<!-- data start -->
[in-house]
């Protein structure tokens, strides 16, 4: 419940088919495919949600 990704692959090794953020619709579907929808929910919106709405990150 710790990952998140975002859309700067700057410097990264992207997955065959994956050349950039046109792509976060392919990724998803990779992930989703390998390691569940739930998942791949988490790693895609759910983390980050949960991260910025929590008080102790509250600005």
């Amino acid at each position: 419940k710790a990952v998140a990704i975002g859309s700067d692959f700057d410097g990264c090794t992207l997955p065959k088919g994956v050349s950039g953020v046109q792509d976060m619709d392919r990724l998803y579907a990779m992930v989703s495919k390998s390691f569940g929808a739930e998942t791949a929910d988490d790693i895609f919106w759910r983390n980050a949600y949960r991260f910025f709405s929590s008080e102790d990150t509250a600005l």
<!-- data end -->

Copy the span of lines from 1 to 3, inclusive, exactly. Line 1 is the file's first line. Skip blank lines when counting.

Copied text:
[in-house]
């Protein structure tokens, strides 16, 4: 419940088919495919949600 990704692959090794953020619709579907929808929910919106709405990150 710790990952998140975002859309700067700057410097990264992207997955065959994956050349950039046109792509976060392919990724998803990779992930989703390998390691569940739930998942791949988490790693895609759910983390980050949960991260910025929590008080102790509250600005």
């Amino acid at each position: 419940k710790a990952v998140a990704i975002g859309s700067d692959f700057d410097g990264c090794t992207l997955p065959k088919g994956v050349s950039g953020v046109q792509d976060m619709d392919r990724l998803y579907a990779m992930v989703s495919k390998s390691f569940g929808a739930e998942t791949a929910d988490d790693i895609f919106w759910r983390n980050a949600y949960r991260f910025f709405s929590s008080e102790d990150t509250a600005l």